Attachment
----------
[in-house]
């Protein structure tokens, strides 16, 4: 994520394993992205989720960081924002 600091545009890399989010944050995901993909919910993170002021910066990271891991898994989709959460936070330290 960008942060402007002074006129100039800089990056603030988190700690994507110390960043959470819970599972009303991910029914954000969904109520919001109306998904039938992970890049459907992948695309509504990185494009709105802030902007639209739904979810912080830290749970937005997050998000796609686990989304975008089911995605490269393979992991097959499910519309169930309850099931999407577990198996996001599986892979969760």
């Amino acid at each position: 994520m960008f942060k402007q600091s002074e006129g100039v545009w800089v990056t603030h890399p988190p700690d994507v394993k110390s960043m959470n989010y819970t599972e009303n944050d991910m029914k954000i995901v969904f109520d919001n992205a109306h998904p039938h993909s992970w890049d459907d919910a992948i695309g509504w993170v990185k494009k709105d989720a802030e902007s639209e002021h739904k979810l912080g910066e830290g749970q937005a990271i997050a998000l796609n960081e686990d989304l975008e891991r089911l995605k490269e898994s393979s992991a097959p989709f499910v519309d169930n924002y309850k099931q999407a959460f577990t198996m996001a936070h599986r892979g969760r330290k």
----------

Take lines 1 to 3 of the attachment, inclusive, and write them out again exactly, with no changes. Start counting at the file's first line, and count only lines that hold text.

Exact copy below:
[in-house]
């Protein structure tokens, strides 16, 4: 994520394993992205989720960081924002 600091545009890399989010944050995901993909919910993170002021910066990271891991898994989709959460936070330290 960008942060402007002074006129100039800089990056603030988190700690994507110390960043959470819970599972009303991910029914954000969904109520919001109306998904039938992970890049459907992948695309509504990185494009709105802030902007639209739904979810912080830290749970937005997050998000796609686990989304975008089911995605490269393979992991097959499910519309169930309850099931999407577990198996996001599986892979969760």
């Amino acid at each position: 994520m960008f942060k402007q600091s002074e006129g100039v545009w800089v990056t603030h890399p988190p700690d994507v394993k110390s960043m959470n989010y819970t599972e009303n944050d991910m029914k954000i995901v969904f109520d919001n992205a109306h998904p039938h993909s992970w890049d459907d919910a992948i695309g509504w993170v990185k494009k709105d989720a802030e902007s639209e002021h739904k979810l912080g910066e830290g749970q937005a990271i997050a998000l796609n960081e686990d989304l975008e891991r089911l995605k490269e898994s393979s992991a097959p989709f499910v519309d169930n924002y309850k099931q999407a959460f577990t198996m996001a936070h599986r892979g969760r330290k």